The current state of Grim Curio & Peculiar Case of the Luminous Eye

It’s been a while since I stepped away from all things blog and social media related. December 2018 came around and I felt like I needed to avert my gaze from the internet for a time. But I’ve remained busy, so today I’ll take a moment to share with you what’s been going on.

Grim Curio

Grim Curio is my current major work in progress, a novel about the refugees in the last city on left earth after three calamities ravaged the planet. Last year I sent it out to 15 beta readers, received excellent feedback, then set the novel aside for a while to get some perspective.

In that off time, I wrote Peculiar Case, but when that work finished, I returned to edit Grim Curio and have been hard at work ever since. The edits are going slow but well. After editing and reading the first quarter of the novel several times, I feel like it’s almost in a finished state.

So that leaves three quarters of the novel left to go. Here’s the kind of changes I’m making:

More explicit communication of themes

I’m being more explicit about my themes. There are lots of themes that touch on the current state of the world, but turn them on their head. I didn’t shy away from controversial topics in the earlier drafts, but now I’m making everything explicit.

Readers of the latest edits have really responded to this, and it seems the direct nature of the themes makes them take a second to think not only about the state of the world of Grim Curio but about the state of the real world as well, which is what I want. It’s entertaining but hopefully will shift something in your brain if I do my job right.

Seamless transition between narration and character thought

One goal of mine was to make the reader feel like they intimately understand the main characters. I want you to feel like you’re in their heads, but I also hate italics as thought markers in other novels, and I feel like jumping from narration to internal thought is jarring in most novels.

So I came up with a stylistic solution that I’ve never seen done before and I’m really proud of. In the current edit, I’m spreading this style of internal thought through seamless narration shifts throughout. It takes a lot of thought to make it work but it’ll be worth it in the end.

Adding scenes where there seems to be a gap in the story or logic

This is an obvious one, but occasionally the jump from one scene to the next is jarring. In the previous draft, the reader would need to piece together what might have happened to get from one scene to the next. This issue wasn’t prevalent throughout but there were definitely a few times where it pops up.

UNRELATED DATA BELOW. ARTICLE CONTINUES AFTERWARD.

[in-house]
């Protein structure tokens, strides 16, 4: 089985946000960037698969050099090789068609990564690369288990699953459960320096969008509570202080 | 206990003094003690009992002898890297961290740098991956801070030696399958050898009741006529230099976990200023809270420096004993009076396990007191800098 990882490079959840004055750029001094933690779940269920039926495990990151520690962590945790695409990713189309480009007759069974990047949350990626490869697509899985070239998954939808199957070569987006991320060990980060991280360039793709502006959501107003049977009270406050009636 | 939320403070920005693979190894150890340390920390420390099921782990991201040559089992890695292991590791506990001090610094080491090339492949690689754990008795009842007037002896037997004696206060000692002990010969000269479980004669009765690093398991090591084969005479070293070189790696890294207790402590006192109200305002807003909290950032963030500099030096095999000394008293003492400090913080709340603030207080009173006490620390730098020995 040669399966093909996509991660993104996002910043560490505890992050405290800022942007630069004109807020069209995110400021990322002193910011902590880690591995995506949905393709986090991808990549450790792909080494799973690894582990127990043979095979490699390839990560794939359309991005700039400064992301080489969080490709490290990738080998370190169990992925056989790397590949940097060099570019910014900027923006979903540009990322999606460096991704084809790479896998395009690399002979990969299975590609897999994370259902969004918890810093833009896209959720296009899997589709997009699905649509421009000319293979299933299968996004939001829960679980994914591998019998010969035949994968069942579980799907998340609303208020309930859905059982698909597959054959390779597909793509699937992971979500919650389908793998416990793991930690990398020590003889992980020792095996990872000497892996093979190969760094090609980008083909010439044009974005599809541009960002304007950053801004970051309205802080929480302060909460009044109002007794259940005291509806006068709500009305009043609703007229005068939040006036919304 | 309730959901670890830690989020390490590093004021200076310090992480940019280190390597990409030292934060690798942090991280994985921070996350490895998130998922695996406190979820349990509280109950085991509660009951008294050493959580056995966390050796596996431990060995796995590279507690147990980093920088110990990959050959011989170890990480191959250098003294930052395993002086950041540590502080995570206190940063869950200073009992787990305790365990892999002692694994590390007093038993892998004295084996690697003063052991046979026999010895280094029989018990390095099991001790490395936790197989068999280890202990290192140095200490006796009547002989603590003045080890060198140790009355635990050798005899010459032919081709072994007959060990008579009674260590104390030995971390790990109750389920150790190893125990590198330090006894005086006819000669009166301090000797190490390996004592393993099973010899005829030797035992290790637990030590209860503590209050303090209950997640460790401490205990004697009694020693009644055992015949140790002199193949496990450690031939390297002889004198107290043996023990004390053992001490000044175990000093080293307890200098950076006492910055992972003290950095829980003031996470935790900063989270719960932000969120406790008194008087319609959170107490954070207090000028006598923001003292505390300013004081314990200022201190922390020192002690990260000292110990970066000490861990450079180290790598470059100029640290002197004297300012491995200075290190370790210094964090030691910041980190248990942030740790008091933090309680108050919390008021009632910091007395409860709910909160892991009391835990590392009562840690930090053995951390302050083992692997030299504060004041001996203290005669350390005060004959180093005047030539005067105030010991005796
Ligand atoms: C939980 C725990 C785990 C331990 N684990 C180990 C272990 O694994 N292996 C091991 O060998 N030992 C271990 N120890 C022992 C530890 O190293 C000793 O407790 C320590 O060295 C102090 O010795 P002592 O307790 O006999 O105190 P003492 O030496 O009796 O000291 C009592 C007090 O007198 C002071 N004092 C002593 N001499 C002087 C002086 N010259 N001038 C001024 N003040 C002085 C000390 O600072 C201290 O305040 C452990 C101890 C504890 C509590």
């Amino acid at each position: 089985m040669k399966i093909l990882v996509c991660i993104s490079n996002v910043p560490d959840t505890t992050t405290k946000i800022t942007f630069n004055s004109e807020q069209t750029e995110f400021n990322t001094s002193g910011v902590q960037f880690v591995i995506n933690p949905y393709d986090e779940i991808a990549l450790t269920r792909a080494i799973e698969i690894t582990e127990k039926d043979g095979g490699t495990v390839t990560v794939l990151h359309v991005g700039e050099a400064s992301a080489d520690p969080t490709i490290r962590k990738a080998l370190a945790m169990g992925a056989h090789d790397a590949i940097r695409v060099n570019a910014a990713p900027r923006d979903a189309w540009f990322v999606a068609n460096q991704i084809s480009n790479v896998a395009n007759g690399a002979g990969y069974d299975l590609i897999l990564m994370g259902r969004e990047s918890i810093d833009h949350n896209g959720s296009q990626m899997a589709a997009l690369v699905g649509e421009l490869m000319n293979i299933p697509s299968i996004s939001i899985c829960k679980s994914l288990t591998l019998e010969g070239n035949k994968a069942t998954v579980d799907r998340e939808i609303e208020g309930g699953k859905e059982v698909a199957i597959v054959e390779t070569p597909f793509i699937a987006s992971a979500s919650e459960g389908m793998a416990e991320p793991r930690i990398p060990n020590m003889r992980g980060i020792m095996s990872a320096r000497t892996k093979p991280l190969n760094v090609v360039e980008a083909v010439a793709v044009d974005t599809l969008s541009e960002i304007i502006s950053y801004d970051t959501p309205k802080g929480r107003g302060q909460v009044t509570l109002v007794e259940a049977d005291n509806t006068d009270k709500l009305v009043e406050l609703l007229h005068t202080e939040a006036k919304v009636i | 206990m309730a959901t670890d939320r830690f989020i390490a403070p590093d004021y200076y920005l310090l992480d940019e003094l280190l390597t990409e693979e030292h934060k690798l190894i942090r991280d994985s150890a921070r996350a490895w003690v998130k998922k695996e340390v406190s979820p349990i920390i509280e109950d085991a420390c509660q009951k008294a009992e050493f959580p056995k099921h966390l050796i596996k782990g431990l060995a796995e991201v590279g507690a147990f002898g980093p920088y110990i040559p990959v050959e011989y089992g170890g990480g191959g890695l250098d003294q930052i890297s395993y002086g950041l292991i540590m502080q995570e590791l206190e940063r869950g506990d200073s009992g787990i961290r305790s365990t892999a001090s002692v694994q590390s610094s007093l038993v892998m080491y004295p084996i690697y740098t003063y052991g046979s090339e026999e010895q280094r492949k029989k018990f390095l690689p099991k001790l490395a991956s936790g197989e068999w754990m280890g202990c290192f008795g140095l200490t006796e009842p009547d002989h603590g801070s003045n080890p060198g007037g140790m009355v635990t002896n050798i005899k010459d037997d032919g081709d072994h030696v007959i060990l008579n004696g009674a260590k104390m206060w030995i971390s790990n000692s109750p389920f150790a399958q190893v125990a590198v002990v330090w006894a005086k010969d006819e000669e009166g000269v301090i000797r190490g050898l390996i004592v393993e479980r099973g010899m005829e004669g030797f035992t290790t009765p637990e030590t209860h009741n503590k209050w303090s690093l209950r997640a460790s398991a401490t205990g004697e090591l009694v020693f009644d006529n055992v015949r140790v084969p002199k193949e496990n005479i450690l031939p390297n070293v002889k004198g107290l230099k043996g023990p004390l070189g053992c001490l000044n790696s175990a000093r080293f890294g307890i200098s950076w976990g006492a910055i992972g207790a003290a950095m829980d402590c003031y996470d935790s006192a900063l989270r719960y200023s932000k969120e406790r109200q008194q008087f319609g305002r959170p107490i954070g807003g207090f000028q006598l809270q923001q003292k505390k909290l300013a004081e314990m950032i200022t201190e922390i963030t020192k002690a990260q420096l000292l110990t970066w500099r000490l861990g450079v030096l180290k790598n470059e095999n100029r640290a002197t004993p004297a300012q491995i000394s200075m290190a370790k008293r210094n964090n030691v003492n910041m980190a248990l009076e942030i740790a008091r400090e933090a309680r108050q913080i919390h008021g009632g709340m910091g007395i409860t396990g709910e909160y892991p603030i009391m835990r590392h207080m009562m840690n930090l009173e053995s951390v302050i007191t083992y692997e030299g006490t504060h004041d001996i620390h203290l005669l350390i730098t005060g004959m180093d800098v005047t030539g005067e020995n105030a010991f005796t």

In most cases, a paragraph or two seems to solve the issue, but in one major case I’m adding an entire new chapter. As you might imagine, this is the most time consuming part of the edit as new scenes take several pass throughs and edits themselves in order to be brought up to snuff with the rest of the novel.

Removing some experimental narration

In the earlier drafts, I had many cases where I was trying something new. I wanted to create an atmosphere where the narrator could occasionally address the characters as if a character itself. While I enjoyed it, it was clear my readers we very split on these bits.

It was an experiment after all and it looks as if the experiment failed. So I’m rewriting these scenes to follow a more traditional style of narration. Perhaps another day in another novel I’ll be able to perfect this, but for now I’m cutting my losses and moving on without this element to the novel.

So that’s what’s been going on with Grim Curio. But there’s another novel I have up in the air, and I’ve been getting a lot of questions about it, so let’s take a sec to talk about Peculiar Case.

The Peculiar Case of the Luminous Eye

I had planned on documenting the publication process of this one and I dropped the ball when I stepped away from the internet. So here’s what’s happening with that.

Last year I published Peculiar Case on Patreon before I sending it out to publications. I learned something through that process. Apparently, publications consider having something published on Patreon as “previously published” and most won’t accept it at that point.

Currently, it’s still readable to patrons on my Patreon page. For now, I’ve stopped sending it out to magazines. I have two options with it, self publish or keep it in my back pocket until after Grim Curio is published so I have a nice follow-up novel. I’m leaning towards the latter.

So Peculiar Case is out there for you to read if you want to be a patron, but for publishing purposes, I’m holding off for the time being while I strategize my publishing career. It’s a bummer, but I think to wait, in the long run, will work out to my benefit.

Attempt #1 – Publishing Peculiar Case